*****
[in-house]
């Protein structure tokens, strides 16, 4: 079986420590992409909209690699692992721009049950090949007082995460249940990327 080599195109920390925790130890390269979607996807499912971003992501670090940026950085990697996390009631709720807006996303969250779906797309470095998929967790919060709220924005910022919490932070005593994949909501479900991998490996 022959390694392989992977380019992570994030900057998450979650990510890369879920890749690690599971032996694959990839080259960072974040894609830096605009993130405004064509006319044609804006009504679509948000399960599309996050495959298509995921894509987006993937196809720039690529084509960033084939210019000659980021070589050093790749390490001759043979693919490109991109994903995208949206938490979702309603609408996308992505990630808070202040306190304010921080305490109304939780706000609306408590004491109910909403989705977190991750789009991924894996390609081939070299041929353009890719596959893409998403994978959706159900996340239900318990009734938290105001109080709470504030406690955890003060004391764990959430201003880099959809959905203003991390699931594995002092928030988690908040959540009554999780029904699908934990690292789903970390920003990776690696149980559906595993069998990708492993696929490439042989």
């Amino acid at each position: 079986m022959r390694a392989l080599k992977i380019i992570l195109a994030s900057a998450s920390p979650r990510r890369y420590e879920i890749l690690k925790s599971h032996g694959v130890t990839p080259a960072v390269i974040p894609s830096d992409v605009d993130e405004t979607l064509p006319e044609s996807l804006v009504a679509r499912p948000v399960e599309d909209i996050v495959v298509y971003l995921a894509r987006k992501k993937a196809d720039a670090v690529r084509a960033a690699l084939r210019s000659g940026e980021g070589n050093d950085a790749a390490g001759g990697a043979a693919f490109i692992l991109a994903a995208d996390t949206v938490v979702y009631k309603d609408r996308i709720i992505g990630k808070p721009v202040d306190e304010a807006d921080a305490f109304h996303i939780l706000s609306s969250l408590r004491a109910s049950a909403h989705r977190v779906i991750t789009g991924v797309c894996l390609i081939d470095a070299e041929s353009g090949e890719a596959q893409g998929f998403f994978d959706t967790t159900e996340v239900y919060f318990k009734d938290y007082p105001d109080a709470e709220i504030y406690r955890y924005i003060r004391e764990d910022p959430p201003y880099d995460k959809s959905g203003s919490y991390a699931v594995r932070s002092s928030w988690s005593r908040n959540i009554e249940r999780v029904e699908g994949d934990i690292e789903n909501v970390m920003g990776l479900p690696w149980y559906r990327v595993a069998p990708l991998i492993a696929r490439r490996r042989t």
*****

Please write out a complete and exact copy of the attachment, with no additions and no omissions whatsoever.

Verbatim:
[in-house]
């Protein structure tokens, strides 16, 4: 079986420590992409909209690699692992721009049950090949007082995460249940990327 080599195109920390925790130890390269979607996807499912971003992501670090940026950085990697996390009631709720807006996303969250779906797309470095998929967790919060709220924005910022919490932070005593994949909501479900991998490996 022959390694392989992977380019992570994030900057998450979650990510890369879920890749690690599971032996694959990839080259960072974040894609830096605009993130405004064509006319044609804006009504679509948000399960599309996050495959298509995921894509987006993937196809720039690529084509960033084939210019000659980021070589050093790749390490001759043979693919490109991109994903995208949206938490979702309603609408996308992505990630808070202040306190304010921080305490109304939780706000609306408590004491109910909403989705977190991750789009991924894996390609081939070299041929353009890719596959893409998403994978959706159900996340239900318990009734938290105001109080709470504030406690955890003060004391764990959430201003880099959809959905203003991390699931594995002092928030988690908040959540009554999780029904699908934990690292789903970390920003990776690696149980559906595993069998990708492993696929490439042989």
């Amino acid at each position: 079986m022959r390694a392989l080599k992977i380019i992570l195109a994030s900057a998450s920390p979650r990510r890369y420590e879920i890749l690690k925790s599971h032996g694959v130890t990839p080259a960072v390269i974040p894609s830096d992409v605009d993130e405004t979607l064509p006319e044609s996807l804006v009504a679509r499912p948000v399960e599309d909209i996050v495959v298509y971003l995921a894509r987006k992501k993937a196809d720039a670090v690529r084509a960033a690699l084939r210019s000659g940026e980021g070589n050093d950085a790749a390490g001759g990697a043979a693919f490109i692992l991109a994903a995208d996390t949206v938490v979702y009631k309603d609408r996308i709720i992505g990630k808070p721009v202040d306190e304010a807006d921080a305490f109304h996303i939780l706000s609306s969250l408590r004491a109910s049950a909403h989705r977190v779906i991750t789009g991924v797309c894996l390609i081939d470095a070299e041929s353009g090949e890719a596959q893409g998929f998403f994978d959706t967790t159900e996340v239900y919060f318990k009734d938290y007082p105001d109080a709470e709220i504030y406690r955890y924005i003060r004391e764990d910022p959430p201003y880099d995460k959809s959905g203003s919490y991390a699931v594995r932070s002092s928030w988690s005593r908040n959540i009554e249940r999780v029904e699908g994949d934990i690292e789903n909501v970390m920003g990776l479900p690696w149980y559906r990327v595993a069998p990708l991998i492993a696929r490439r490996r042989t």